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5 easy tips for healthy eating

8 Dec 2020

It’s natural to want to eat healthy and fuel your body with the nutrients it needs to feel good. Figuring out how to actually eat healthy and make smart choices can be difficult if you don’t know where to begin. Get set to start the new year 2021 off strong with these five simple tips to introduce better habits into your diet.

1. Plan ahead

Planning ahead is important for healthy eating, and even more so when you’re busy and time is limited. Start by choosing a consistent day to plan all your meals for the week, then check inventory in the fridge, freezer and pantry before making a grocery list. Always keep some healthy and easy shelf-stable or freezer meals on hand for busy days, and if you’re making a meal or snack that is freezable, go ahead and double the recipe so you have it on standby.

2. Build a balanced plate

Easily build a healthy and balanced plate, without pulling out measuring cups or a scale, with these easy to eyeball proportions: fill half your plate with vegetables, a quarter with healthy carbs, a quarter with lean protein, and a small dollop of healthy fats. Make sure your diet is diverse and eat from all five food groups, enjoying a wide range of vegetables, fruits, lean meats, fish, eggs, nuts, seeds, whole grains and naturally lower-fat dairy foods across each week.

3. Fill up on fruits, vegetables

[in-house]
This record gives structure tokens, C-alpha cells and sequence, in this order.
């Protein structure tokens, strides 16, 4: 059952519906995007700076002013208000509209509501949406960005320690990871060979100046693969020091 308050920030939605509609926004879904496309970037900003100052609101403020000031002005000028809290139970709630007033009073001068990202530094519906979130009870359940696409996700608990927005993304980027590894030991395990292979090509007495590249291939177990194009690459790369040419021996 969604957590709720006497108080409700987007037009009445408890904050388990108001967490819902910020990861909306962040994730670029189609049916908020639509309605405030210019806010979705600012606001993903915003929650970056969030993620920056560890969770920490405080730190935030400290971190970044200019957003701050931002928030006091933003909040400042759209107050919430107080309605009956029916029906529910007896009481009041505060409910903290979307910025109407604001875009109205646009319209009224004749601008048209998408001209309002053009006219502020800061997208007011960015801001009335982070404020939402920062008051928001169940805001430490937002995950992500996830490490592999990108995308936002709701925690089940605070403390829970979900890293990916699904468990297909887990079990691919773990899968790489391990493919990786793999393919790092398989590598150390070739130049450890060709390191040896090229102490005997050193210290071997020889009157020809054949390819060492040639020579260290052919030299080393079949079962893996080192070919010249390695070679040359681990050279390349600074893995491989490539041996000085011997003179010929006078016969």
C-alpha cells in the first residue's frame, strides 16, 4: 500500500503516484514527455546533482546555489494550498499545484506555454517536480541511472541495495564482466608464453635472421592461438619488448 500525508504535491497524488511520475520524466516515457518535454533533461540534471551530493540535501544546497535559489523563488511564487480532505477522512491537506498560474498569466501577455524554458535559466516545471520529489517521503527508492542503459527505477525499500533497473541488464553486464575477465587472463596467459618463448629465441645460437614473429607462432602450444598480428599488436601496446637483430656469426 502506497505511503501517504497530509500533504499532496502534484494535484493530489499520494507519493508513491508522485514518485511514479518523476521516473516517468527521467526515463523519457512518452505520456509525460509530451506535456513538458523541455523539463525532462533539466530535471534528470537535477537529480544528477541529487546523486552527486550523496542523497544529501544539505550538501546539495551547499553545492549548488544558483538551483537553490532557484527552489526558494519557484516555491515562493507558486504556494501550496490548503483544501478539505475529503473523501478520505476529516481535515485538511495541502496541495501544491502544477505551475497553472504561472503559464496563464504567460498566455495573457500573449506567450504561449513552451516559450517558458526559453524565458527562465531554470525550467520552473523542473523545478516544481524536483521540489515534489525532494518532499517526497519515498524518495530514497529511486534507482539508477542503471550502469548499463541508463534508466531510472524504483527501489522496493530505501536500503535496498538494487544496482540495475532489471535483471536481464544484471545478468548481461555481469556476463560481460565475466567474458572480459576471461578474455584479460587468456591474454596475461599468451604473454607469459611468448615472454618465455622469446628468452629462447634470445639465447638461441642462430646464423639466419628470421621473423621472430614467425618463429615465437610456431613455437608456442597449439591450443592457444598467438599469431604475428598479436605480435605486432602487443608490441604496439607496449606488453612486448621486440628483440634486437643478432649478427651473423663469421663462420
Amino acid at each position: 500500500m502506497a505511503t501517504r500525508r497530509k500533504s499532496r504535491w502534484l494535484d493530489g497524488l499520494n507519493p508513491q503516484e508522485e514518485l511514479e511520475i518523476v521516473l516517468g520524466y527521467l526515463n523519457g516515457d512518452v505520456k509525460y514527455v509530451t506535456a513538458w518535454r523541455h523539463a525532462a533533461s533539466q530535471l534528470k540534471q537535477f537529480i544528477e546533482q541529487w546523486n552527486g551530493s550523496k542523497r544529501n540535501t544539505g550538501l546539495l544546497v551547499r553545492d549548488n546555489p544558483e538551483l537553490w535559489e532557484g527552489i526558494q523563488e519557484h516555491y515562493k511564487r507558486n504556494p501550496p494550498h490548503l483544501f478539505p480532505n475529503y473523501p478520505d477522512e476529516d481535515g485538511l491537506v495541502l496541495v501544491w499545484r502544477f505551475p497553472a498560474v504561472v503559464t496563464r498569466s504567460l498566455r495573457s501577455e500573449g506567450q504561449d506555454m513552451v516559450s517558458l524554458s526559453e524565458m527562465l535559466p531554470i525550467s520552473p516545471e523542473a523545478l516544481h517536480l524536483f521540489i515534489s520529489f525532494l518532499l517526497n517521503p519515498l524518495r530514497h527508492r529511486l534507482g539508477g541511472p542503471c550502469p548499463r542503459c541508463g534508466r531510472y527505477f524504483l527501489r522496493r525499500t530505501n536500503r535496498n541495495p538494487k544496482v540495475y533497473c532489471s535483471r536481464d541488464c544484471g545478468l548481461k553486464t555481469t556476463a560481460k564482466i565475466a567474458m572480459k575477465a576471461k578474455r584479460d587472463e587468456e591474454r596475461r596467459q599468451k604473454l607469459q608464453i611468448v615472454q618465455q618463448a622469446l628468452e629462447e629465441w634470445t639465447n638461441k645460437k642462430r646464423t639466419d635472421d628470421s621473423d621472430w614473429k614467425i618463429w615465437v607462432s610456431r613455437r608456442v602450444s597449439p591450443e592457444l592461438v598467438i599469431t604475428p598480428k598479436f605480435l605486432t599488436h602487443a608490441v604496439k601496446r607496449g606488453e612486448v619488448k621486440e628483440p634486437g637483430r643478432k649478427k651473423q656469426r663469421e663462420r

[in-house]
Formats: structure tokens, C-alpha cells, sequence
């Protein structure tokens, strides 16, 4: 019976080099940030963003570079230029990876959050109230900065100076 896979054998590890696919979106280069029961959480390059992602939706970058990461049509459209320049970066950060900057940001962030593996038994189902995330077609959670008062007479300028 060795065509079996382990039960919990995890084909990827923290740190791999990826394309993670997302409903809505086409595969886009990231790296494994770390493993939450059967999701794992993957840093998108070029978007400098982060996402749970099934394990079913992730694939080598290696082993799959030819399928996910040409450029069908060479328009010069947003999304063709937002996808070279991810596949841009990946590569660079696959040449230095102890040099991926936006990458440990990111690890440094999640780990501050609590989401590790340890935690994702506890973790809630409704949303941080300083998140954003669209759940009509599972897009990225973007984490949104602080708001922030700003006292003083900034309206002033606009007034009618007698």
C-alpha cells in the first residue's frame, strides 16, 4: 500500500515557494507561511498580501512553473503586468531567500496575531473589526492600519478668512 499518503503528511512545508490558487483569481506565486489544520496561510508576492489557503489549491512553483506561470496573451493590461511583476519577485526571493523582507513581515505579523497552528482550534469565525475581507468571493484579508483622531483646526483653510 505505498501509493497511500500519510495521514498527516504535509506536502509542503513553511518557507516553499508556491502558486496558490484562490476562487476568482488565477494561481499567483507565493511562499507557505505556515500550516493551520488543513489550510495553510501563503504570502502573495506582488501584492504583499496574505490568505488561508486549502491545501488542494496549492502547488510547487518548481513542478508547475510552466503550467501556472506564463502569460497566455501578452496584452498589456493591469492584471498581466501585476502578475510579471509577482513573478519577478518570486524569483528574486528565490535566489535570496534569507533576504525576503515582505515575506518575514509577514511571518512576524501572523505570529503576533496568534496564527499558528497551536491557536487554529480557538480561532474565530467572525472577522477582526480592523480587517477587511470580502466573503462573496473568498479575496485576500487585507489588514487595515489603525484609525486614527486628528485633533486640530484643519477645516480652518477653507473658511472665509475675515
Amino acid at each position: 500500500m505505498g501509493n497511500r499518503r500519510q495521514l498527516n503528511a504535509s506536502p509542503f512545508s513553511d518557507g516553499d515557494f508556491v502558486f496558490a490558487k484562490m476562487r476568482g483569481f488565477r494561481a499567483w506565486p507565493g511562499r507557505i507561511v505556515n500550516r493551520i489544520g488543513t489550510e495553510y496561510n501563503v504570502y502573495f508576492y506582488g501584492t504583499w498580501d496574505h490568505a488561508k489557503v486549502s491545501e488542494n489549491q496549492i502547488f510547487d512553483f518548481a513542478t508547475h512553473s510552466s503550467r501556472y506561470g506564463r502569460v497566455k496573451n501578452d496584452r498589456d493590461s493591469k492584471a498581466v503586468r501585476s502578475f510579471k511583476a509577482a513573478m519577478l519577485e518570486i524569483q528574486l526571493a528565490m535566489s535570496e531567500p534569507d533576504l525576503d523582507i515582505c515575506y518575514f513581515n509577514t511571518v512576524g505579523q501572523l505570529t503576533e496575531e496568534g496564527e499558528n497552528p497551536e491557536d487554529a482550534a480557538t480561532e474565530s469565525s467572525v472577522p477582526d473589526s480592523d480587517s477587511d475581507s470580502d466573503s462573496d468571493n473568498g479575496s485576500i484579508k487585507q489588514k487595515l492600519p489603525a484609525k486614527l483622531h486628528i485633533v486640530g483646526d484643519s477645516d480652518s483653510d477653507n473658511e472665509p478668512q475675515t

It’s recommended that adults eat at least five portions of fruits and vegetables every day. Fruits and vegetables are healthy snack alternatives to foods like pretzels, sweets and chips. To ensure you always have healthy food options ready for snacking, chop and prep your fruits and veggies using hygienic knives. It’s the easiest way to keep fresh cut produce like apples, carrots, celery, pears and peaches from browning while maintaining the texture and without altering the flavour. 

4. Cut down salt and sugar

Regularly eating foods high in sodium and sugar may have an effect on long-term health. However, consuming both of these in moderation is ok. Most dietary sodium and added sugars come from eating packaged and prepared foods, so learning how to read food labels will help you stay on track. Visit the FDA.gov website for more details on how to properly use the per cent daily value on the nutrition facts label as a tool to determine if a serving of the food is high or low in sodium or added sugars.

5. When eating out, make healthy choices 

Despite your best efforts to plan, sometimes you end up getting take-out or eating out at a restaurant. This doesn’t mean you have to abandon your healthy eating habits. A few easy and healthier choices include asking for dressing on the side; choosing baked, broiled or grilled options instead of fried; and asking for water instead of sodas and other sweetened beverages. Finally, if you’re not too hungry or the serving size is large, simply divide your plate into two servings and save half for another meal.

Making dramatic changes to your diet all at once can be hard to swallow, literally. Keep these tips in mind and try incorporating them over time into your daily routine for a healthier lifestyle.

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